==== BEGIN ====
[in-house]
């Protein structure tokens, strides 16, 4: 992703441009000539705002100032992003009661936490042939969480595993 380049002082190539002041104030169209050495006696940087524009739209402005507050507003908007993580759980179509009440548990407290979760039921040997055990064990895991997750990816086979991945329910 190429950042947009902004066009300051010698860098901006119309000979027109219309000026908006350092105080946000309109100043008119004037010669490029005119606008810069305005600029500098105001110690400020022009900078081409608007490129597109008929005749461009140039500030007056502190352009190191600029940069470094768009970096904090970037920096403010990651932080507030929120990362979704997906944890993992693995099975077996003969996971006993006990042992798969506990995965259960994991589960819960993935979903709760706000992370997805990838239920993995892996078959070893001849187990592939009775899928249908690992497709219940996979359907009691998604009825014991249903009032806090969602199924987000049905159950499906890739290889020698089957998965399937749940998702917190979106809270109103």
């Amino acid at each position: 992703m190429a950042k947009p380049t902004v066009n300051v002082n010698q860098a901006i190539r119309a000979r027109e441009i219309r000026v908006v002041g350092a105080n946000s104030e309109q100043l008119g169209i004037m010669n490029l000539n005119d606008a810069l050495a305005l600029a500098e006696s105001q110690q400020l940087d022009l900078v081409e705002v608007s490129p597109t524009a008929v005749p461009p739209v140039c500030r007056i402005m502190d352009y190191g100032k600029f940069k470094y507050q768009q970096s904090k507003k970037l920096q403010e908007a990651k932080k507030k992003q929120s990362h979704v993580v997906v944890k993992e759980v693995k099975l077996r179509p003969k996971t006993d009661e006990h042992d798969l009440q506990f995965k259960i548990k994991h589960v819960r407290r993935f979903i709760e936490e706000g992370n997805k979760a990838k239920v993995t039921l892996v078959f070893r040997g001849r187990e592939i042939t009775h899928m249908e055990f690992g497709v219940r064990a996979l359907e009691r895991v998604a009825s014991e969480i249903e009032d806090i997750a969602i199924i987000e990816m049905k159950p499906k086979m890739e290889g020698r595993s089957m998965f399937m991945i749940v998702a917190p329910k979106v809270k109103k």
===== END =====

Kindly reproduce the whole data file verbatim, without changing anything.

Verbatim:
[in-house]
């Protein structure tokens, strides 16, 4: 992703441009000539705002100032992003009661936490042939969480595993 380049002082190539002041104030169209050495006696940087524009739209402005507050507003908007993580759980179509009440548990407290979760039921040997055990064990895991997750990816086979991945329910 190429950042947009902004066009300051010698860098901006119309000979027109219309000026908006350092105080946000309109100043008119004037010669490029005119606008810069305005600029500098105001110690400020022009900078081409608007490129597109008929005749461009140039500030007056502190352009190191600029940069470094768009970096904090970037920096403010990651932080507030929120990362979704997906944890993992693995099975077996003969996971006993006990042992798969506990995965259960994991589960819960993935979903709760706000992370997805990838239920993995892996078959070893001849187990592939009775899928249908690992497709219940996979359907009691998604009825014991249903009032806090969602199924987000049905159950499906890739290889020698089957998965399937749940998702917190979106809270109103």
């Amino acid at each position: 992703m190429a950042k947009p380049t902004v066009n300051v002082n010698q860098a901006i190539r119309a000979r027109e441009i219309r000026v908006v002041g350092a105080n946000s104030e309109q100043l008119g169209i004037m010669n490029l000539n005119d606008a810069l050495a305005l600029a500098e006696s105001q110690q400020l940087d022009l900078v081409e705002v608007s490129p597109t524009a008929v005749p461009p739209v140039c500030r007056i402005m502190d352009y190191g100032k600029f940069k470094y507050q768009q970096s904090k507003k970037l920096q403010e908007a990651k932080k507030k992003q929120s990362h979704v993580v997906v944890k993992e759980v693995k099975l077996r179509p003969k996971t006993d009661e006990h042992d798969l009440q506990f995965k259960i548990k994991h589960v819960r407290r993935f979903i709760e936490e706000g992370n997805k979760a990838k239920v993995t039921l892996v078959f070893r040997g001849r187990e592939i042939t009775h899928m249908e055990f690992g497709v219940r064990a996979l359907e009691r895991v998604a009825s014991e969480i249903e009032d806090i997750a969602i199924i987000e990816m049905k159950p499906k086979m890739e290889g020698r595993s089957m998965f399937m991945i749940v998702a917190p329910k979106v809270k109103k």